CCTV CameraFocus on: Security

A recent ruling by NTCAT highlights the need for landlords to provide adequate security.

When a tenant in Darwin had her home burgled for the third time in seven months the dire lack of adequate security at the property was evident – and the Northern Territory Civil and Administrative Tribunal (NTCAT) held the landlord accountable. NTCAT ordered the landlord to compensate the tenant for more than $5,000 worth of stolen possessions. It was the second case in six months that saw a negligent landlord forced to compensate a tenant for their losses. The first case resulted in $3,234 being paid out by the landlord.

The two cases may set a legal precedent and highlight the need for landlords to provide “reasonable security” at their rentals. What constitutes “reasonable security” is not defined in all state/territory residential tenancy laws but when determining what level of security would be reasonable, factors such as the crime rate in the area, the minimum security requirements specified by various state/territory legislation (for example in relation to door locks, window locks and exterior lights) and the property’s history in terms of attempted/successful break-ins, should be taken into consideration.

Insurers will also determine the appropriateness of the security measures (e.g. locks and devices) when they asses the property’s risk profile at the time the landlord applies for building/contents cover or the tenant applies for contents cover. Maintenance of basic security is likely to be mandatory for cover to be provided for the property, whilst increased security may result in lower premiums.

Landlords and PMs have a duty of care to their tenants and many will want to provide a sense of safety by installing better-than-basic security measures. They also have a vested interest in providing good security – it can impact positively on insurance premiums, reflect positively on the management and care of the property and its desirability amongst potential tenants. It can also help mitigate the risk of damage from
break-ins and the subsequent costs in terms of repairs, workload and impact on the financial performance of the premises, such as having to lower the rent while repairs are carried out, or having the property unlettable because of damage. The Australian Bureau of Statistics notes that almost half of all break-ins result in property damage in addition to theft of items.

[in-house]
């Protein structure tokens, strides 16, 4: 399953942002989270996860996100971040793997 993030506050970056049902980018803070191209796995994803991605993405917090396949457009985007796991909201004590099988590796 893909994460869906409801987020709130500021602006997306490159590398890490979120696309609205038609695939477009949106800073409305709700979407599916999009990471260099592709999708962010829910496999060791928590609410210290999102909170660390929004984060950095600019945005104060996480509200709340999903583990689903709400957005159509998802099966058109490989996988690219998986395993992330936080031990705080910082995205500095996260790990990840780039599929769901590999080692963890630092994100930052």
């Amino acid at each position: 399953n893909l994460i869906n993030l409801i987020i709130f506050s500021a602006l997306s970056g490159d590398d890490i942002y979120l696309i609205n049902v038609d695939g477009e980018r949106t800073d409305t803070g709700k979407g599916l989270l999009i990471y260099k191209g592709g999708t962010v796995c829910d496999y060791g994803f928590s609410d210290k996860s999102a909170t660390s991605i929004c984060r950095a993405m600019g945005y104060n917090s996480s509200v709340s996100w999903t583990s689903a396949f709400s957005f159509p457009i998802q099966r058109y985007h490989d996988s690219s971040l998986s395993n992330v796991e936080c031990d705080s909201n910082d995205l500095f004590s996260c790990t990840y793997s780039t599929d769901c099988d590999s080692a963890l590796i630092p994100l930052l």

So what security measures work best? The answer lies in the insights gleaned from those whom you are trying to keep out – the burglars themselves. Noting that most thefts are opportunistic (57.8 per cent) and that burglars tend to avoid difficult break-ins, a university[1] survey of offenders revealed the top deterrents to break-ins.

The number one deterrent to thieves?  A dog (61.4 per cent cited this as the top deterrent). And it doesn’t need to be a big dog; it’s the barking that attracts attention, which is the last thing a would-be housebreaker wants.

Other top deterrents include:

  • working alarm system (49.1 per cent deterred)
  • functioning sensor lights (22.8 per cent)
  • lights on within the property (19.3 per cent)
  • security grilles on windows and/or doors (19 per cent)
  • visibility of the property from the road (14 per cent)
  • unknown area (14 per cent)
  • presence of gates (12.3 per cent).

These security measures (where applicable) are not necessarily expensive or onerous to implement and could ultimately save landlords, PMs and tenants from the fall-out of a break-in.

Tenants and contents cover

Despite the two potentially precedent-setting NTCAT rulings, tenants should not assume that landlord liability for their possessions will apply in all cases of theft from a property. These cases relate specifically to the landlords failing to provide “reasonable security”, that is, having been found to have breached their obligations under the relevant state/territory legislation.

From an insurance perspective, the landlord/policyholder would need to be found negligent under the conditions of their cover to be held liable for a tenant’s losses. Depending on the circumstances, the insurer might determine that the policyholder failed in their duty of care and decline to pay for any loss, damage, liability or injury to which the failure to take reasonable care contributes.

The vast majority of landlords provide reasonable security at their rentals and would not be accountable for tenant losses in the event of a break-in.

To adequately protect their belongings, tenants should take out their own contents insurance. TenantCover covers contents up to $25,000 in value against theft or damage by fire, explosion, storm and rainwater.

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[1] Survey of 168 Western Australian offenders in police custody, conducted by the School of Law and Justice at Edith Cowan University in 2012 as part of the Drug Use Monitoring in Australia (DUMA) project. Findings published by the Australian Institute of Criminology in October 2014.